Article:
Ummm... no, you didn't. It's right there: "...TVs and computers, which just
happen to be the main uses of power in the average home ..."
Now that may not be what you *meant* ... but it is what you *said*.
Yes, did you miss the collectively?
How could you possibly think otherwise?
Isn't this whole thread about the amount of energy wasted while in standby?
Actually, and I had misnamed before, Energy should be what we are
talking about as energy has a time component. The power company bills
for the amount of energy you use. The amount of power you use at any
instant is usually irrelevant (unless you have peak billing).
Now, I would say that most stoves use more energy on than off(there's
wide range here, I'm sure my old Jennaire uses no power when off).
I don't know how much power a typical stove with electronic controls
uses but I found this.
The clock on the microwave uses more energy than the oven
The first time I heard that statement I thought,"Great, another
electrical myth, like the myth that you should leave lights on because
they take a lot of electricity to start up.". After all, I knew that the
oven uses about 1000 watts while the clock uses five.
But then I thought, wait a minute, the clock is running 24/7, while the
oven is running just a few minutes a day. Then I did the math:
How much energy the clock uses in a day: 5 (watts) x 24 (hours) 120 (watt-hours)
How long it takes the microwave to the same amount of energy:
120 watt-hours / 1000 watts = 0.12 hours, or 7.2 minutes
This means that if you use a typical microwave oven for less than 7.2
minutes/day, the clock uses more electricity than the oven. Wow.
That sounds perhaps even low to me and it is possible it uses twice
the power while off. I suppose I could dig out my amprobe and check my
late model name brand microwave since I don't have a kill a watt meter.
They are but one "electronic" device in a home though.
Who said otherwise? If you read this thread, I've never advocated
removing a clock from a stove, quite the opposite.
You are, of course, neglecting the power supply losses. Non switching
regulators typically throw away half or more of the power. The trend is
away from them.
Oh blah blah blah.
For my late model GE smallish microwave, it uses 3 watts on idle. That
required winding 30 turns on an amprobe, measuring the current and
dividing by 30 and then multiplying by the line voltage. If you had the
same MW and used it 5 minutes the phantom energy is equal to the in use
What does yours use?
I have never recommended removing clocks from anything, quite the
contrary. But just because they are necessary does not mean they aren't
trivial. Considering that a microwave is a high drain device while in
operation just shows the depth of the problem for all the low drain
devices that probably have higher idle drain. The old cable boxes
certainly spring to mind. So does anything run by a wall wart.
I have no problem in believing that at least 5% of the energy used in
this country is phantom losses. Probably half of that is recoverable by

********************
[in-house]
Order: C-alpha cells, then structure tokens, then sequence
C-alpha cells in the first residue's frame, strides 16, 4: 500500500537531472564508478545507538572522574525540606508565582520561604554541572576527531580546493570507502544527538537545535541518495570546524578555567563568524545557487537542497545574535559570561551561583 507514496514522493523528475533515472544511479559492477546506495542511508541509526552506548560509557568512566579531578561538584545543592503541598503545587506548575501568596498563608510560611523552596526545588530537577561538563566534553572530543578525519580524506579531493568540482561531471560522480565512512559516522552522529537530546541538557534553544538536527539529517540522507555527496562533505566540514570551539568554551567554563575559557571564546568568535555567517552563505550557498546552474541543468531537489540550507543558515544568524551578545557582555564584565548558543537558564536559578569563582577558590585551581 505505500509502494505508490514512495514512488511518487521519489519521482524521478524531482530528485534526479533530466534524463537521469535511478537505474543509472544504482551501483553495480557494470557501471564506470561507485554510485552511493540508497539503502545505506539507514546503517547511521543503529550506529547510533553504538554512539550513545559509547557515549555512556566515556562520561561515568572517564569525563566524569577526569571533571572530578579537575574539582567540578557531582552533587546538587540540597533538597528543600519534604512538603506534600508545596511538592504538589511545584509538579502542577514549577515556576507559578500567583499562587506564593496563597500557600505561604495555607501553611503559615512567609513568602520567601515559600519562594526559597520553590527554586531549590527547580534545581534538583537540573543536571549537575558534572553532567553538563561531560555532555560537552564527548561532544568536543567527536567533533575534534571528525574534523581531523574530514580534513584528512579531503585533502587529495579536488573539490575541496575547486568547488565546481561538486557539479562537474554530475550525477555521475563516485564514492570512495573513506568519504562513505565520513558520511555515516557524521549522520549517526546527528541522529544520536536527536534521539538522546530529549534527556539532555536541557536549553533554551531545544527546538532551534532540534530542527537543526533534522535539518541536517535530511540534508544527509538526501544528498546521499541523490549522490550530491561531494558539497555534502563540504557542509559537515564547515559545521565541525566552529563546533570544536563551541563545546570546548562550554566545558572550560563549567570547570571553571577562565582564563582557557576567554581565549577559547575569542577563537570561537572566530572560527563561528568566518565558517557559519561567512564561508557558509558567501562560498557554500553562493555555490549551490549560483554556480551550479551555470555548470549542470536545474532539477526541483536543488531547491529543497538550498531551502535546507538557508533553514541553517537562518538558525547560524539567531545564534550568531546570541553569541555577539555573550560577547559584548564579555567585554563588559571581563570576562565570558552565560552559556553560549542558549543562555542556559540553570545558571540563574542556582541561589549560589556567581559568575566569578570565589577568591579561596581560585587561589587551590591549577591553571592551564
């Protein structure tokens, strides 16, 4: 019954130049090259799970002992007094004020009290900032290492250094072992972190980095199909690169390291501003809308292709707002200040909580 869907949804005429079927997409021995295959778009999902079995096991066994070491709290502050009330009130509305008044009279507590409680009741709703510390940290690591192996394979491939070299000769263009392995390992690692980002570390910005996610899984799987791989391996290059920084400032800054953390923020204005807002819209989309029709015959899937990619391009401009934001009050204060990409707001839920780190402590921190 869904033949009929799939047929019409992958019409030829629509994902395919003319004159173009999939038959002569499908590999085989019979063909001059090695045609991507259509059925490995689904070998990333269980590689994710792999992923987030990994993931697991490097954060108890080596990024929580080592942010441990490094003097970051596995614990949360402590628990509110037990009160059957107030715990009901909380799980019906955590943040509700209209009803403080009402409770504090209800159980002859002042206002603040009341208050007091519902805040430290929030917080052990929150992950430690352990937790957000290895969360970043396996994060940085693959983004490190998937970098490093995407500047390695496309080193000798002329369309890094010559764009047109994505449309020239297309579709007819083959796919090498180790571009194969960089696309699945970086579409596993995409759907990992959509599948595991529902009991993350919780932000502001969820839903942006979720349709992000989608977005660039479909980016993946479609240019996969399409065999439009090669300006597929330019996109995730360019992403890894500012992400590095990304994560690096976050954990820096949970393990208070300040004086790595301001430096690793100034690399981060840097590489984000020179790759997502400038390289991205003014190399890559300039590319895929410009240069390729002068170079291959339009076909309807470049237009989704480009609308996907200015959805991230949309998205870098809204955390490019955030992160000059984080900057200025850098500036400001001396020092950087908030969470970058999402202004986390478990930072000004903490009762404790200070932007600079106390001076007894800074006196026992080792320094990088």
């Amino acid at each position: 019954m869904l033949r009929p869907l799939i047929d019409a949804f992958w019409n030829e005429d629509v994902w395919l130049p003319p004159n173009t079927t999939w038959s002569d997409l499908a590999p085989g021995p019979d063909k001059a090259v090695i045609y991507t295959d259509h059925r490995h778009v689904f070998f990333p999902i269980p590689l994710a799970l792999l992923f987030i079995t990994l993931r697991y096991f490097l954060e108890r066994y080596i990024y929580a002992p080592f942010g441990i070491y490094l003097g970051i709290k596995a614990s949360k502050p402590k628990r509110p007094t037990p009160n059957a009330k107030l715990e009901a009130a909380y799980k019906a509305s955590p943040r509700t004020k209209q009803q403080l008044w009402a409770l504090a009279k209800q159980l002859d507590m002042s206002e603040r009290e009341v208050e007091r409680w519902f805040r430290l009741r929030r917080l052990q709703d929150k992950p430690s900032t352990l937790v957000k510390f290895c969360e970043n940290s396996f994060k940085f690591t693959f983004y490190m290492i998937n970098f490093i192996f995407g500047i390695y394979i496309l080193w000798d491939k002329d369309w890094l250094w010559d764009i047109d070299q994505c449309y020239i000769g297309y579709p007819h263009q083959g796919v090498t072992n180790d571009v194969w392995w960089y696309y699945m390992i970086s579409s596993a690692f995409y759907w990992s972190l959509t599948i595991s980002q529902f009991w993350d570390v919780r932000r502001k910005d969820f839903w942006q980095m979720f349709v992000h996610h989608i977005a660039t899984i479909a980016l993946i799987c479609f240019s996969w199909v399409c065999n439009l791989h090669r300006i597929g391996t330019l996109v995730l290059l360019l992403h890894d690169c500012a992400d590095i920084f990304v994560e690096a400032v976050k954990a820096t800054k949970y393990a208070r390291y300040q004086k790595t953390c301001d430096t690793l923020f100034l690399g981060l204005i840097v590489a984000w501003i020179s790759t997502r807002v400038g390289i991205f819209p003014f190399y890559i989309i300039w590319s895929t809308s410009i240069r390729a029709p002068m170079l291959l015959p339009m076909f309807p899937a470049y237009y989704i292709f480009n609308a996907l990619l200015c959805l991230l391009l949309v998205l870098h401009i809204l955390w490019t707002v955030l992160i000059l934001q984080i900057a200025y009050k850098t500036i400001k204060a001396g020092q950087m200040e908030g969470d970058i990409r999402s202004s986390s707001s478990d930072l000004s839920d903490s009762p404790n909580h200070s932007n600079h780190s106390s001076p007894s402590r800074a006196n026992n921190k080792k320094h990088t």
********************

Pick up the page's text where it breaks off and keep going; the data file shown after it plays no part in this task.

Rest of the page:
better design. With the cost of copper what it is, I'd think wall warts
have a limited future.
Well, we do seem to be arguing the number of angels dancing on pinheads.
That sounds believable, and since you actually measured I'll accept that.
Actually, I wish they would do away with clocks in microwaves and
kitchen appliances in general. I don't need or want extra clocks
in my kitchen. The only reason my coffee maker has one is that the
coffee makers with clocks have an auto-shutoff that I consider a
safety freature. I really don't like that there are 2 LEDs on there
that do nothing of value, but stay lit all the time.
Again, I'm probably not typical as I only have 1 TV and no cable box
or satellite receiver. My stereo receiver stays on 24/7 because it
has some issues with powering on after being turned off and is too
old to have any sort of standby mode or remote control, but I'll be
replacing that one of these days. That receiver also exhibits some
elements of poor design, in my opinion. For example it has a pair
of lights which indicate a "high blend" function is either on or off.
This function is automatic and there is no user control to defeat it,
so why do I need a pair of lights to tell me about it? I see a lot
of stuff like that which I consider a waste of both materials and
Really, I'm pretty much in agreement with you here. 5% sounds reasonable.
Even 10% would not surprise me. I just don't like alarmist language
and exageration when real facts and reasonable arguments should be enough.
And, I will say that you, Jeff, are not who I'm talking about being
On Tue, 3 Jun 2008 13:03:28 +0000 (UTC), email@example.com wrote:
Not really. Transformers draw significant power even when there is no
demand upon them. They just turn it into heat rather than work.
Plug in a wall wart with no load on it and measure the temperature and
current draw after an hour. That's a very tiny transformer.
If you remove one tube form a two tube florescent light fixture with
an old fashioned transformer, it hardly changes power consumption at
On that last point, I find that the power consumption changes a lot.
The change is less when the ballast is one of those "pseudoparallel"
electronic ones rated to power more than one quantity of tubes, and the
remaining tube(s) get increased power when one tube is removed. But the
overall power consumption still goes down when one tube is removed.
- Don Klipstein ( firstname.lastname@example.org)
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